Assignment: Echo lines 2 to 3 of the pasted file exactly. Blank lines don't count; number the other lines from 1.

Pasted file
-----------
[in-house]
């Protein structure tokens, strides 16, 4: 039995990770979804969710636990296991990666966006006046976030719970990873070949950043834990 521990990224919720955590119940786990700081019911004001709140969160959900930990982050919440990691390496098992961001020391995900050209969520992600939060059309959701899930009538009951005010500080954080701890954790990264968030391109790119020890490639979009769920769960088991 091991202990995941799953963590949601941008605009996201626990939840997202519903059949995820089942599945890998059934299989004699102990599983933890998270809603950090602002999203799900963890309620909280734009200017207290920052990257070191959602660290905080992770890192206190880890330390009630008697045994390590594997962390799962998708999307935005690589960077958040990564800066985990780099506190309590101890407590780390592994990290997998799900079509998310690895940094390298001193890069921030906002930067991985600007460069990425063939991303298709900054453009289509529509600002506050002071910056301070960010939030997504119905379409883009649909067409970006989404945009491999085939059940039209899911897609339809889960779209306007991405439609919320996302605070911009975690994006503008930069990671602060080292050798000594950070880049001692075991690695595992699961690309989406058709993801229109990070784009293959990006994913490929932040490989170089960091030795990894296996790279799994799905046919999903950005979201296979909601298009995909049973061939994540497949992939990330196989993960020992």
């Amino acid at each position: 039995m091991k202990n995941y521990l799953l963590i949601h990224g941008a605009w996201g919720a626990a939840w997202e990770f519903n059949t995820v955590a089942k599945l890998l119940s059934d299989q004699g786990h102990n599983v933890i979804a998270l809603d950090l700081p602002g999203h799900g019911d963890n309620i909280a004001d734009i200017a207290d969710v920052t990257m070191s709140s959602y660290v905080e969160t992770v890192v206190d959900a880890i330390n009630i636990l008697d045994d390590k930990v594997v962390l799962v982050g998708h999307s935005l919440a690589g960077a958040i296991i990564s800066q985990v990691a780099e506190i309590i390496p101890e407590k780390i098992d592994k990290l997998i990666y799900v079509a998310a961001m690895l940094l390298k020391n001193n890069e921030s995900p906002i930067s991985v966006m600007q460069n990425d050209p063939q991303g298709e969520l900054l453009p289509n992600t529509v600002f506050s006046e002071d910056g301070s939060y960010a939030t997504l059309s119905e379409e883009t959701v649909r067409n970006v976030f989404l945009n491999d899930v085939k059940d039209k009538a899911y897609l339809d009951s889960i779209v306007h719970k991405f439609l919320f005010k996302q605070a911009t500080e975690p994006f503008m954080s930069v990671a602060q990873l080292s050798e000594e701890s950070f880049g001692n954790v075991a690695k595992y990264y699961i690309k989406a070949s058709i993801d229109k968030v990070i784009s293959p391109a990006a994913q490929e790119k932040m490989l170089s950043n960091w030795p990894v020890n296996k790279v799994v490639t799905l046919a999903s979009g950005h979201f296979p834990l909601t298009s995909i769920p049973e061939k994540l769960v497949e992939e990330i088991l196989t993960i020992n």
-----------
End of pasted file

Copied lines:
């Protein structure tokens, strides 16, 4: 039995990770979804969710636990296991990666966006006046976030719970990873070949950043834990 521990990224919720955590119940786990700081019911004001709140969160959900930990982050919440990691390496098992961001020391995900050209969520992600939060059309959701899930009538009951005010500080954080701890954790990264968030391109790119020890490639979009769920769960088991 091991202990995941799953963590949601941008605009996201626990939840997202519903059949995820089942599945890998059934299989004699102990599983933890998270809603950090602002999203799900963890309620909280734009200017207290920052990257070191959602660290905080992770890192206190880890330390009630008697045994390590594997962390799962998708999307935005690589960077958040990564800066985990780099506190309590101890407590780390592994990290997998799900079509998310690895940094390298001193890069921030906002930067991985600007460069990425063939991303298709900054453009289509529509600002506050002071910056301070960010939030997504119905379409883009649909067409970006989404945009491999085939059940039209899911897609339809889960779209306007991405439609919320996302605070911009975690994006503008930069990671602060080292050798000594950070880049001692075991690695595992699961690309989406058709993801229109990070784009293959990006994913490929932040490989170089960091030795990894296996790279799994799905046919999903950005979201296979909601298009995909049973061939994540497949992939990330196989993960020992």
């Amino acid at each position: 039995m091991k202990n995941y521990l799953l963590i949601h990224g941008a605009w996201g919720a626990a939840w997202e990770f519903n059949t995820v955590a089942k599945l890998l119940s059934d299989q004699g786990h102990n599983v933890i979804a998270l809603d950090l700081p602002g999203h799900g019911d963890n309620i909280a004001d734009i200017a207290d969710v920052t990257m070191s709140s959602y660290v905080e969160t992770v890192v206190d959900a880890i330390n009630i636990l008697d045994d390590k930990v594997v962390l799962v982050g998708h999307s935005l919440a690589g960077a958040i296991i990564s800066q985990v990691a780099e506190i309590i390496p101890e407590k780390i098992d592994k990290l997998i990666y799900v079509a998310a961001m690895l940094l390298k020391n001193n890069e921030s995900p906002i930067s991985v966006m600007q460069n990425d050209p063939q991303g298709e969520l900054l453009p289509n992600t529509v600002f506050s006046e002071d910056g301070s939060y960010a939030t997504l059309s119905e379409e883009t959701v649909r067409n970006v976030f989404l945009n491999d899930v085939k059940d039209k009538a899911y897609l339809d009951s889960i779209v306007h719970k991405f439609l919320f005010k996302q605070a911009t500080e975690p994006f503008m954080s930069v990671a602060q990873l080292s050798e000594e701890s950070f880049g001692n954790v075991a690695k595992y990264y699961i690309k989406a070949s058709i993801d229109k968030v990070i784009s293959p391109a990006a994913q490929e790119k932040m490989l170089s950043n960091w030795p990894v020890n296996k790279v799994v490639t799905l046919a999903s979009g950005h979201f296979p834990l909601t298009s995909i769920p049973e061939k994540l769960v497949e992939e990330i088991l196989t993960i020992n």